It’s enough to make you cancel your reservation

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357 thoughts on “It’s enough to make you cancel your reservation”

    1. We could be like Mensa cruise directors. But first we’d have to explain Mensa. Let’s skip all that and just hit the bar on the Lido Deck.I’ll buy the first round.

              1. I think that the British know a little more of the world than Americans . . . Just compare the geography questions in “Who wants to be a Millionaire”

                  1. And yet there was that one person who thought it unfair they had a longer flight back to England from Jamaica than the Americans.

                1. 12. “It took us nine hours to fly home from Jamaica to England . It took the Americans only three hours to get home. This seems unfair.”

                  1. They probably were Brits . . Who else would complain about there being Spanish taxi drivers in Spain… Who would have believed it… On behalf of the ‘Not Dumb’Brits of the world… I Love Spain ..🙂
                    Oh and I Love Curry too . . .

                    1. Trust me, I know many Americans who would have made all of those complaints, even if in different variations. Likewise, I know some Canadians who would make the same. And Russians. And Germans. And etc.

                      Stupidity knows no place, knows no race. Remember this.

                    2. They were definitely Brits. Americans typically go on “vacations” and take “trips”; rarely do they go on “holiday.” Americans would be disappointed not to find “real cookies” in the store rather than “proper biscuits.” American biscuits are altogether different.

                2. That may be true that you’re smarter than us “ignant” Americans on geography, but at least we know we’re closer to the Caribbean than the English and are only 3 hours away from Jamaica.

                3. Ah, yes. This may be true. However, it is equally true that these comments (if one is to believe that these comments are anything other then B.S.) were made by British people. Sorry, I don’t watch “Who wants to be a Millionaire”.

      1. I’m in total awe of the gargantuan stupidity of these people. I’ll get the next round. You know, it’s funny that when I travel I go out of my way to not be a rude American. I learn some key phrases and most of the time the locals really appreciate that! I speak slowly in their language and apologize profusely for butchering their language but that I am trying and when I was in Romania, the local shopkeeper in Bucharest stood outside with me as we smoked a cigarette and he spoke some English and I got a street side lesson in Romanian as we smoked and laughed as we corrected each other in each others languages.

        1. I do the same. When you travel to another country, at least have the politeness to accept their rules, language and culture. Otherwise stay in your own country🙂

  1. Really, these are real? Gad some people are to stupid. What prevents their skulls from caving in. These were funny, thank you for sharing and allowing me a good giggle.

    1. I couldn’t think up anything to even come close to what real people actually write on trip reviews. This should be a series somewhere…there’s probably enough statements like this across all the travel sites to fill up a year’s worth of blogging.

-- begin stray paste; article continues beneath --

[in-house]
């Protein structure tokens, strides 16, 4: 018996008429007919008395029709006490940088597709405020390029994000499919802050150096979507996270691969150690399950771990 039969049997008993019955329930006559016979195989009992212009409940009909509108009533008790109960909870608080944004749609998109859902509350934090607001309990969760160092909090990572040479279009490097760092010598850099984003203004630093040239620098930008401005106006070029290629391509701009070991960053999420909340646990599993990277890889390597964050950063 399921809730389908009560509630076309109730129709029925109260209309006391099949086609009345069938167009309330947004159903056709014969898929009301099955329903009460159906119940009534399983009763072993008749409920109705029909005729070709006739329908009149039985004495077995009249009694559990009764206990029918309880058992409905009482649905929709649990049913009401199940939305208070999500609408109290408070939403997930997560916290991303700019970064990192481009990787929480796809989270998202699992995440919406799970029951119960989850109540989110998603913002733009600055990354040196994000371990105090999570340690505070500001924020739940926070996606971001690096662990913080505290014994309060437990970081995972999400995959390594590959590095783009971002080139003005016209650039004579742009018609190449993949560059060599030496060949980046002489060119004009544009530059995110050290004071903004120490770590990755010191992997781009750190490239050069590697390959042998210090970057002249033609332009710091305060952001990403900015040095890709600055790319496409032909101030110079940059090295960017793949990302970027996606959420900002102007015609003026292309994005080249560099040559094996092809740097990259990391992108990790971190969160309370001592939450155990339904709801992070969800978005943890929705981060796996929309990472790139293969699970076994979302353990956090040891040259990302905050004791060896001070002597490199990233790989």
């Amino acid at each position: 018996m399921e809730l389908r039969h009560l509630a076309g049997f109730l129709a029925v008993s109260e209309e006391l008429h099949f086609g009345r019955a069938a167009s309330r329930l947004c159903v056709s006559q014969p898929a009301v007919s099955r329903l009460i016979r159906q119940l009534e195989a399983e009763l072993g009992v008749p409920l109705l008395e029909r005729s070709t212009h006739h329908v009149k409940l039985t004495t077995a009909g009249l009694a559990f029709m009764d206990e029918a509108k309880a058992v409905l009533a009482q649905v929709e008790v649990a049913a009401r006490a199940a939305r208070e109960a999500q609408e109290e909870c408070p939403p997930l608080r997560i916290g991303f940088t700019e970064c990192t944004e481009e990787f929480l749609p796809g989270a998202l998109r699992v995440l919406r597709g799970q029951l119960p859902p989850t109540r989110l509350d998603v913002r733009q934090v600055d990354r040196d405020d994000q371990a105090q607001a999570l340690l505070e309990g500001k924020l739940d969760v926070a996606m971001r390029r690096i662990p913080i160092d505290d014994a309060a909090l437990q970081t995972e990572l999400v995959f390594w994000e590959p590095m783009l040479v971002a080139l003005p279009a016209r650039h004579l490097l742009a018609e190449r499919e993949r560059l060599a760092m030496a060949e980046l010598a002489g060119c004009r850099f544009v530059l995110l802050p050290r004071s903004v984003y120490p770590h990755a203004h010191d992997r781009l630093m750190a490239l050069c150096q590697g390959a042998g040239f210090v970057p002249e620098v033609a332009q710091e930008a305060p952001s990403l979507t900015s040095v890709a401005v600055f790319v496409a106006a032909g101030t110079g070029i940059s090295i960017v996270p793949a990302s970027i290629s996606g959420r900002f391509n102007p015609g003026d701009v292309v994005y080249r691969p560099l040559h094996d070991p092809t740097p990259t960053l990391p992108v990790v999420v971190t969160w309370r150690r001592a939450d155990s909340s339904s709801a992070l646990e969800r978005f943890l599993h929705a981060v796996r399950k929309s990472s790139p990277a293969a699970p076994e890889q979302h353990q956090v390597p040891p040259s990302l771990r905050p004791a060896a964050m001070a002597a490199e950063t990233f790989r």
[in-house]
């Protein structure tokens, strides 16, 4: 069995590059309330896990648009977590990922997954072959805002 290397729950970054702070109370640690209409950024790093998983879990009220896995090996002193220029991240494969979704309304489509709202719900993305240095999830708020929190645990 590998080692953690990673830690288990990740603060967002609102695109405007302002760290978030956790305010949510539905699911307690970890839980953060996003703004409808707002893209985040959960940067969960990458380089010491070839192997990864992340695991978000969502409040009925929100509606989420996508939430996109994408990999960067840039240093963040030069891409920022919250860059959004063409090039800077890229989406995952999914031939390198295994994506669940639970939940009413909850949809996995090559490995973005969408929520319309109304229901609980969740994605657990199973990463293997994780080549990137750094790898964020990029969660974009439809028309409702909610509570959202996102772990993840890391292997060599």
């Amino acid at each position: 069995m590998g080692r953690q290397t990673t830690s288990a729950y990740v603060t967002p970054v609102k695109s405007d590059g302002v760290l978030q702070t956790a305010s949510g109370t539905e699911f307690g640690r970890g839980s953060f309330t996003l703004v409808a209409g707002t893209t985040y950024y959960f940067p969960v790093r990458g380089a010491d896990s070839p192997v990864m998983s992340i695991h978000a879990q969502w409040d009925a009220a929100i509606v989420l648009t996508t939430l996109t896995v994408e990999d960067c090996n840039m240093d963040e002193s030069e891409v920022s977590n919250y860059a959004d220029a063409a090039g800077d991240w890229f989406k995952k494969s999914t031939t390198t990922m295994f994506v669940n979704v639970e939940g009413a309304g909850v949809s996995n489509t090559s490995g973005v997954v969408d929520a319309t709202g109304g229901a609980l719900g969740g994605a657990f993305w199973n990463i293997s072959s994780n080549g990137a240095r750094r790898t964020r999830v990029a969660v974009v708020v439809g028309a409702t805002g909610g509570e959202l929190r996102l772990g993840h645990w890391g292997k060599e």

1. Reminds me, 64 years old, of a man who wrote to Volvo’s insurance: The accident can’t be my fault. I was driving when the graveyard’s stonewall hit my car…..🙂
        Some people in real life they just ‘are’. No author could come up with such stereotypes….

      2. While working as crew on a cruise for a large cruise company (there was a fiesta like air, almost like carnival in rio), our glorious ship was based out of Canaveral in Florida, US. Here are some of the mazing questions I was asked by some of our north American brethren. First, some details. I would work every intake on the third deck, midship, helping to direct new guests around the ship. At the rear on Lido (deck 10) was where the standard welcome aboard buffet was held.
        Guest with a cabin on deck 5: Do i take the elevator up or down to get to my cabin?
        Guest after enquiring as to location of buffet: Will this elevator take me to the rear of the ship?
        Guest after querying whether there is a sea night (ie no landfall for a greater than 24 hour period): Do the crew sleep on the ship as well?
        And of course, the perennial favourite (please excuse the spelling, but this was truly spoken as a single word): Wherdafoodat?

        1. Thank you for confirming my belief that I never need to take a cruise. I don’t want to be anywhere where there’s no hope of immediate escape from travelers who’ve lost their minds along with their luggage.

        2. As I have never taken a cruise, there are decks above and below the main deck. That request for the elevator answer seems a little off to me. So is Deck 5 listed as being 5th from the bottom (take elevator down from main deck) or 5 decks above the main deck where the more expansive cabins are (take elevator up). Yes I can look it up but your actual answer for someone not staring at their phone all day looking shit up on Google just don’t fly….Elevator to the rear, why yes, yes it does, but it is out of service today. Apparently it was broken by a bucket of steam that spilled.

    2. More than likely! I was employed in complaints at the NHS Blood Service. These people wrote complaints about the music, there being no Jaffa Cakes, the banana was too sweet, the water was too cold! One woman complained that her companion( the person who chats with you whilst you donate) ran to the aide of man having a seizure, next too her!
      According to the incident report he was over 6 ft,( so it took a few people to help him), he bit his tongue and the needle messed up his arm.